[Rake-devel] Building native extensions with Rake

Luis Lavena luislavena at gmail.com
Tue Nov 18 14:55:47 EST 2008

On Tue, Nov 18, 2008 at 4:31 PM, Charlie Savage <cfis at savagexi.com> wrote:
> Hi Luis,
>> I'm working on a series of tasks that ease the compilation of Ruby C
>> Extensions with Rake. The goal of these tasks are ease the building
>> and compilation of Ruby C extensions, also looking into be
>> merged/integrated into Rake.
> I really like the idea, but I don't think this is the right way to do it.
>  The fundamental issue with building extensions is Ruby's assumption that
> the compiler used to build ruby itself is the same as the one used to build
> an extension.  On Windows, with MingW and VC++, that is often not the case.
>  Adding a few rake tasks doesn't solve the problem, so doesn't make anything
> any easier.

I agree with you, Ruby assumption is dumb, but you cannot build
extensions for current ruby with VC8, even going away of the compiler

The thing is that both libraries will depend on different CRT which at
the same time will alloc and release objects from their HEAP, mixing
CRTs in the same space will segfault. Been there, done that.

> In my view, the real solution is to port Python's DistUtils to Ruby and
> using it as the standard way of building ruby extensions.  Distutils takes a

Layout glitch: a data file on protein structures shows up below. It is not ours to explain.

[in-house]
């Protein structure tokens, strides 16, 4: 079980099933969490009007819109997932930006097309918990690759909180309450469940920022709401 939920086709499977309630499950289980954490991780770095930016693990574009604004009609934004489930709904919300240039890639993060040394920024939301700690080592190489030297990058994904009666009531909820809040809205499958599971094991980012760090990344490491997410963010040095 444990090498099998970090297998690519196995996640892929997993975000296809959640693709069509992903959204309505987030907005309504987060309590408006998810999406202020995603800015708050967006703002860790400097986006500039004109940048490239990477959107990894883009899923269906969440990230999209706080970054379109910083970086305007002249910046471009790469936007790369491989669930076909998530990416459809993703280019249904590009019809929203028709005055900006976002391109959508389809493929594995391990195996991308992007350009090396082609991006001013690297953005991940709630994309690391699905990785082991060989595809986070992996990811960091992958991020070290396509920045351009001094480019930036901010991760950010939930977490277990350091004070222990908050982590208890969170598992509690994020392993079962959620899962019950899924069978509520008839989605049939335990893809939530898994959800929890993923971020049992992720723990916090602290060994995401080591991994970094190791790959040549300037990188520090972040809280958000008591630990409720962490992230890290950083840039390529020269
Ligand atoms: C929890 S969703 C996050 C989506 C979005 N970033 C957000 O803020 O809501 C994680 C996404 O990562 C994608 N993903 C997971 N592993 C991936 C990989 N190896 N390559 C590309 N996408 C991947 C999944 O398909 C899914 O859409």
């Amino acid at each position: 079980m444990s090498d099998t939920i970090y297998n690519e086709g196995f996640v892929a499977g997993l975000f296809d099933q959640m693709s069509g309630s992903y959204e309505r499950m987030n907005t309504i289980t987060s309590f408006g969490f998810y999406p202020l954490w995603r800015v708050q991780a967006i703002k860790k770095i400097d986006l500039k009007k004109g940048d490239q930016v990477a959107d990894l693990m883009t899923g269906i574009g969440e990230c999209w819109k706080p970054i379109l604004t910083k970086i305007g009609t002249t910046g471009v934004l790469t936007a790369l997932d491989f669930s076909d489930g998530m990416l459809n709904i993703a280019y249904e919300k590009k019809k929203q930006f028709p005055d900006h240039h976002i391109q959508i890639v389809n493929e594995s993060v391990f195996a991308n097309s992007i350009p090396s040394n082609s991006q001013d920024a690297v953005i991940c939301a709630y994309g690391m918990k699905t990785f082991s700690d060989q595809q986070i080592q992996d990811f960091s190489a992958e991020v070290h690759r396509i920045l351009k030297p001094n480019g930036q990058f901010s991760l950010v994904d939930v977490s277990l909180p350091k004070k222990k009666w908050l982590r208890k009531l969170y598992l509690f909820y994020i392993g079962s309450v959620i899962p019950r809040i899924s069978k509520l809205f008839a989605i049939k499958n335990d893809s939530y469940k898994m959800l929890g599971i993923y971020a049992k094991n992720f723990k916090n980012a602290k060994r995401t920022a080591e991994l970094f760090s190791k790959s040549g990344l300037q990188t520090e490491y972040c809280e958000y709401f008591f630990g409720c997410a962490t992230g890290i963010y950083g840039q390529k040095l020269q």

> much more object oriented approach than mkmf, so is a lot more flexible.
>  This flexibility allows it to support multiple compilers, and from limited
> experience, it works quite well.

It works if the compiler used to build the language links to the same
runtime used by your extension, as I commented above.

The only one capable of doing that is MinGW, which you can opt for
which CRT you want your build link to.

> I don't know if the community would be interested in such a big change, but
> I think it would be a big leap forward for Ruby and extensions.

I tried to get people on this subject several times, all without luck.

The idea behind these tasks is provide a standard building mechanism
when using Rake, which will also open the door for doing cross
compilation (I have that in my stash of things to commit).

as example, I can do: rake cross compile to use gcc-mingw32 on Linux
to build things for Windows. what is missing is gem packaging (and of
course, specs).

Having a standard will allow projects simplify code and also let us
pursue other solutions in the background.

extconf.rb situation is something else, keep in mind that it just
generates the makefile, but my proposal is more abstract and has
nothing to do with compiler except for "make" or "nmake" on Windows.

Luis Lavena
Human beings, who are almost unique in having the ability to learn from
the experience of others, are also remarkable for their apparent
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